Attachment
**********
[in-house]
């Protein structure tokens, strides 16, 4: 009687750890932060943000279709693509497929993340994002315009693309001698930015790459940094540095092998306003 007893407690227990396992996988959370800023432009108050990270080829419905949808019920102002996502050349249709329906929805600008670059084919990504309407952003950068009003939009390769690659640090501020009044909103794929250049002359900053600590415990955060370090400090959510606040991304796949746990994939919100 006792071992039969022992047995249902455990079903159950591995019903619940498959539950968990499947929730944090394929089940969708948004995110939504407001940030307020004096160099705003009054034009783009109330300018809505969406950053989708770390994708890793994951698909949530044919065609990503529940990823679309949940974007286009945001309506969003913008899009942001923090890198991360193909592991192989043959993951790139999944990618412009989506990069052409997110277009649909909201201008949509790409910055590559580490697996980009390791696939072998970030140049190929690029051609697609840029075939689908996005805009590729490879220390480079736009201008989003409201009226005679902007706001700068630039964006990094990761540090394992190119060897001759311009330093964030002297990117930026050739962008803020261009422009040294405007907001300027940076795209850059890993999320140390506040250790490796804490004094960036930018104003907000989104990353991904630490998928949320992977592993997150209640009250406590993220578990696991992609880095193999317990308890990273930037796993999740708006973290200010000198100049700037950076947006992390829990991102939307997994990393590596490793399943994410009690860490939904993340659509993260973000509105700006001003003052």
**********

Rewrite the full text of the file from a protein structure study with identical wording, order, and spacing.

[in-house]
């Protein structure tokens, strides 16, 4: 009687750890932060943000279709693509497929993340994002315009693309001698930015790459940094540095092998306003 007893407690227990396992996988959370800023432009108050990270080829419905949808019920102002996502050349249709329906929805600008670059084919990504309407952003950068009003939009390769690659640090501020009044909103794929250049002359900053600590415990955060370090400090959510606040991304796949746990994939919100 006792071992039969022992047995249902455990079903159950591995019903619940498959539950968990499947929730944090394929089940969708948004995110939504407001940030307020004096160099705003009054034009783009109330300018809505969406950053989708770390994708890793994951698909949530044919065609990503529940990823679309949940974007286009945001309506969003913008899009942001923090890198991360193909592991192989043959993951790139999944990618412009989506990069052409997110277009649909909201201008949509790409910055590559580490697996980009390791696939072998970030140049190929690029051609697609840029075939689908996005805009590729490879220390480079736009201008989003409201009226005679902007706001700068630039964006990094990761540090394992190119060897001759311009330093964030002297990117930026050739962008803020261009422009040294405007907001300027940076795209850059890993999320140390506040250790490796804490004094960036930018104003907000989104990353991904630490998928949320992977592993997150209640009250406590993220578990696991992609880095193999317990308890990273930037796993999740708006973290200010000198100049700037950076947006992390829990991102939307997994990393590596490793399943994410009690860490939904993340659509993260973000509105700006001003003052």